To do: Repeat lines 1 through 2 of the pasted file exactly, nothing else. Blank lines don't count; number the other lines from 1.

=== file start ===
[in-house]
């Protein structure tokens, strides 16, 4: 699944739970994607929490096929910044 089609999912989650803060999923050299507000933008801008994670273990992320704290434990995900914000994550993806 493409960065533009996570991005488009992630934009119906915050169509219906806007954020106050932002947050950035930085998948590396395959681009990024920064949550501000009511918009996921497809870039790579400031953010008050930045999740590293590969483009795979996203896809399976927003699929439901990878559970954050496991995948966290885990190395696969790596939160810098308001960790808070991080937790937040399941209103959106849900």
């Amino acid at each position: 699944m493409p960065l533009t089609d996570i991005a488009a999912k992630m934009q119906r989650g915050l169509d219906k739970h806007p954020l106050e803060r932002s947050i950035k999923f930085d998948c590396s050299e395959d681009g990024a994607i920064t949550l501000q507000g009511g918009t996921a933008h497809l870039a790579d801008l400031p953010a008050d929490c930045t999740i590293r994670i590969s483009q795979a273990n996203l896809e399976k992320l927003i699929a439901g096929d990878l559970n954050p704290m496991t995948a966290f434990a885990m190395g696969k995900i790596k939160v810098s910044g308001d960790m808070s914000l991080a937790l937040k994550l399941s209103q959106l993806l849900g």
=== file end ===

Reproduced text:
[in-house]
């Protein structure tokens, strides 16, 4: 699944739970994607929490096929910044 089609999912989650803060999923050299507000933008801008994670273990992320704290434990995900914000994550993806 493409960065533009996570991005488009992630934009119906915050169509219906806007954020106050932002947050950035930085998948590396395959681009990024920064949550501000009511918009996921497809870039790579400031953010008050930045999740590293590969483009795979996203896809399976927003699929439901990878559970954050496991995948966290885990190395696969790596939160810098308001960790808070991080937790937040399941209103959106849900």